Appleton's Cyclopedia of American Biography, edited by James
Grant Wilson, John Fiske and Stanley L. Klos. Six volumes, New York: D. Appleton
and Company, 1887-1889 and 1999. Virtualology.com warns that these 19th Century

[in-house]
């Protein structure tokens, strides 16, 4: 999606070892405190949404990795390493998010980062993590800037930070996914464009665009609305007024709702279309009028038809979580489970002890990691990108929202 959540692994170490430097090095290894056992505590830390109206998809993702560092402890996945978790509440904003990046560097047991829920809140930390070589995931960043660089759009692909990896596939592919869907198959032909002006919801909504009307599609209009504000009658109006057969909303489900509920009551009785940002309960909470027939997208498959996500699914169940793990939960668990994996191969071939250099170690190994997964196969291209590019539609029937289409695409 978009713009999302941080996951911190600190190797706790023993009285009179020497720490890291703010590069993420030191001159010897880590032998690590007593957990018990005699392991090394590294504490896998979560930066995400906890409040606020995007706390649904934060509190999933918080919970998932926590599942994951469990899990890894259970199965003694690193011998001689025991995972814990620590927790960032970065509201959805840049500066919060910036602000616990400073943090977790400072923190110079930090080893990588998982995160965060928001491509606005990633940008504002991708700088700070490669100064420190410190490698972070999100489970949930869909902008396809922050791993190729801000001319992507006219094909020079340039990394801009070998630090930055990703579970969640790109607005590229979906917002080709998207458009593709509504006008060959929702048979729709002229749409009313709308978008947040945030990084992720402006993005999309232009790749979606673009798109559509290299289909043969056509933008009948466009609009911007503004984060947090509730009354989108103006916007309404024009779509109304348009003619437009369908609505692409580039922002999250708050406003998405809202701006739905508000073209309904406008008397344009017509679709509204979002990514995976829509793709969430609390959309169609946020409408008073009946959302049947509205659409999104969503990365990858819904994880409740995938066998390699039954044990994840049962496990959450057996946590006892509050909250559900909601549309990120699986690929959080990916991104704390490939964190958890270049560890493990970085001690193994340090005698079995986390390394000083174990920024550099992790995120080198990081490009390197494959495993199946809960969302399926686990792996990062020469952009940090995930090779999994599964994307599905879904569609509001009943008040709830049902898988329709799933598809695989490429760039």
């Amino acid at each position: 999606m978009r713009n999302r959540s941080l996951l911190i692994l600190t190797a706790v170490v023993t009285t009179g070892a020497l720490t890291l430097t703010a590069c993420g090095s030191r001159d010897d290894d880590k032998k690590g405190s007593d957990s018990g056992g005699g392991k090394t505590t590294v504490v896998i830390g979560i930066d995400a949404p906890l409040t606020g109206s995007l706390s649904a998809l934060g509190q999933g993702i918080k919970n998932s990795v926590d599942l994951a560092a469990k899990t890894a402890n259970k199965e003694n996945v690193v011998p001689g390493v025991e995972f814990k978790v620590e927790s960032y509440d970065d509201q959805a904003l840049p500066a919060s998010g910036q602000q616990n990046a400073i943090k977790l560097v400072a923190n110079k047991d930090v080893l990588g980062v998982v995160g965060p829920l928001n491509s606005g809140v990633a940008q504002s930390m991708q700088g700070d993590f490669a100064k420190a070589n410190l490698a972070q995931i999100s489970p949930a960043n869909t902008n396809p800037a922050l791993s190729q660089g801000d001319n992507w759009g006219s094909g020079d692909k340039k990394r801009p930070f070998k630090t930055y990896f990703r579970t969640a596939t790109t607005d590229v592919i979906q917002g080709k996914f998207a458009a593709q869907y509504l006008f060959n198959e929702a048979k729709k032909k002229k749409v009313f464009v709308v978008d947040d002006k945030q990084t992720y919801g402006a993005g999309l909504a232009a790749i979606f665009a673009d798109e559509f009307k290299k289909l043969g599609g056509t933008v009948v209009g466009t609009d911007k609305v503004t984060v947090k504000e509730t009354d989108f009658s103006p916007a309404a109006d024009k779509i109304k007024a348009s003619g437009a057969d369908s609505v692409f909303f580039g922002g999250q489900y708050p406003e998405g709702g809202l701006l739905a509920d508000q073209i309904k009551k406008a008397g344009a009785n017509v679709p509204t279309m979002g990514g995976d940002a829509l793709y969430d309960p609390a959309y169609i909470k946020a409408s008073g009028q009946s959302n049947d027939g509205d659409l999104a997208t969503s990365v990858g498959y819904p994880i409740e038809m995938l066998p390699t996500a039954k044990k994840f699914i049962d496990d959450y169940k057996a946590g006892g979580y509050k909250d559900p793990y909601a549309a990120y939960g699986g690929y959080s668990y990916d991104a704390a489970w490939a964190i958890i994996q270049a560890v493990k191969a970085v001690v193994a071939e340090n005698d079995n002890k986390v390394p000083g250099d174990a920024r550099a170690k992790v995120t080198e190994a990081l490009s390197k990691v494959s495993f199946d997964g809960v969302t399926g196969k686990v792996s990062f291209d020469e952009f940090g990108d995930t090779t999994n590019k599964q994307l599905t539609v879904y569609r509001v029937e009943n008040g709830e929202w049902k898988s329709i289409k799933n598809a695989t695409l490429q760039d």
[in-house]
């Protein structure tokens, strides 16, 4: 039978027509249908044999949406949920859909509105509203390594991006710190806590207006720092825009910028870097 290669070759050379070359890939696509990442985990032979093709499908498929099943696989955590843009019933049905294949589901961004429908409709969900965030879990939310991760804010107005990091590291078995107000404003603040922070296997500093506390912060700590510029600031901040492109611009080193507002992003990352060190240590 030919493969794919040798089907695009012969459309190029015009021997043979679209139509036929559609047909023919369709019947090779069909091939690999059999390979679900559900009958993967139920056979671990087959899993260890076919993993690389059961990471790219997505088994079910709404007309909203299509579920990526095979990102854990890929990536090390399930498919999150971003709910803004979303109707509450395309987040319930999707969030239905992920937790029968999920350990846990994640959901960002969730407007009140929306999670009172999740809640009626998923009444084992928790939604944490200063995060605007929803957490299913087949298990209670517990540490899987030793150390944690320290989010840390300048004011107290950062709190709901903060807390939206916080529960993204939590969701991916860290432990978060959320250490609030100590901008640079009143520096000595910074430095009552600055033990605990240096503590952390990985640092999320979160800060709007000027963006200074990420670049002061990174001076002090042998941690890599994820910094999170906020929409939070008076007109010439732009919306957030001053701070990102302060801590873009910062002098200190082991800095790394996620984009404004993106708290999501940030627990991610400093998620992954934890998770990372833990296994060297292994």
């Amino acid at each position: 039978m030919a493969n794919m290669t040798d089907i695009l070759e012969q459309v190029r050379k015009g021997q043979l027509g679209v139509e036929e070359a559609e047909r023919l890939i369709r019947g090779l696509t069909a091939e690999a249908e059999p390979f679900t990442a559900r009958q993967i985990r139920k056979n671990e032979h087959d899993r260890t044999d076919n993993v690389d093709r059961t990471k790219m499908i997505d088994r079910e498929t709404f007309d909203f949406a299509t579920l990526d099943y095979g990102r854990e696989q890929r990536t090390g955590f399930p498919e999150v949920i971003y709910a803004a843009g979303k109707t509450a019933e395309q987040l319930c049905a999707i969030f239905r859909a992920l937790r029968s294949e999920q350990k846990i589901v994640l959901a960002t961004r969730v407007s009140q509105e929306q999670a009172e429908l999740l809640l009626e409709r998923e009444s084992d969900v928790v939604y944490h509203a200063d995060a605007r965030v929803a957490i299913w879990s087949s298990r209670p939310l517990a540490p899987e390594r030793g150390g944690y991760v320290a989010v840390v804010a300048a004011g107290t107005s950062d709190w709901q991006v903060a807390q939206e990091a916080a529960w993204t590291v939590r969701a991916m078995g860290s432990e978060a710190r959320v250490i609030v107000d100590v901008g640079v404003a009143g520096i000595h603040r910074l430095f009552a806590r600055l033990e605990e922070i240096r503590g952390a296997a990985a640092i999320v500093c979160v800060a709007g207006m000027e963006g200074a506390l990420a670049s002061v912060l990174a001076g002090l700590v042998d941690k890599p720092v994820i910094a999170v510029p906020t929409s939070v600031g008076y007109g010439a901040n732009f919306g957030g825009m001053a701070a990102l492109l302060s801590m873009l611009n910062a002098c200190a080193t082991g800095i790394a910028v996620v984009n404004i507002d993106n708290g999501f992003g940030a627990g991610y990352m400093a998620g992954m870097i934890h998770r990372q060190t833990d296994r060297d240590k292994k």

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MORGAN, Charles, merchant, born in Killingworth (now Clinton), Connecticut, 21 April, 1795; died in New York city, 8 May, 1878. His uncle, John Morgan, of Hartford, was the owner of the first ship that carried the American flag to China. Charles was entirely self-educated, and in 1809 went to New York, where he was a clerk, and afterward opened a shop in Peck slip for the sale of ship-stores and chandlery. Subsequently he imported goods from the West Indies and southern ports, and became sole owner of a line of sailing-vessels in the West India trade. He ran the first steamer between New York and Charleston, South Carolina, and built, with other merchants, the "William Gibbons," the "Columbia," and the "New York." In 1836 he sent the first steamer from New Orleans to Texas, and in that year he became the proprietor of a large foundry and machine-shop in New York, known as the Morgan iron-works, which manufactured steam-engines, boilers, and machinery for many of the heaviest marine engines in the American merchant and naval service. During the civil war the greater part of his fleet was chartered by the United States government. Subsequently he established the Morgan line of steamers in the Gulf of Mexico, and soon had almost a monopoly of the trade of the Gulf ports. He was also sole owner and director of the old Opelousas, afterward known as Morgan's Louisiana and Texas railroad, which he supplemented by building a road from Indianola to Cuero, Texas, and. in order to perfect his line of communication, he dredged a steamboat channel through Atchafalaya bay. He constructed at Indianola the finest wharf in the southern states, which was 2,500 feet in length. He also purchased and built steamers for the California trade, which were used on the Panama and Nicaragua routes. His enterprises were managed entirely by himself. Morgan City, Louisiana was named in his honor. Mr. Morgan gave $50,000 for the endowment of the Morgan school in Clinton, Connecticut, which was erected at a cost of $60,000, and dedicated on 7 December, 1871. His second wife gathered a large and costly collection of paintings and other art objects, which, after her death, was sold in New York city in 1886.
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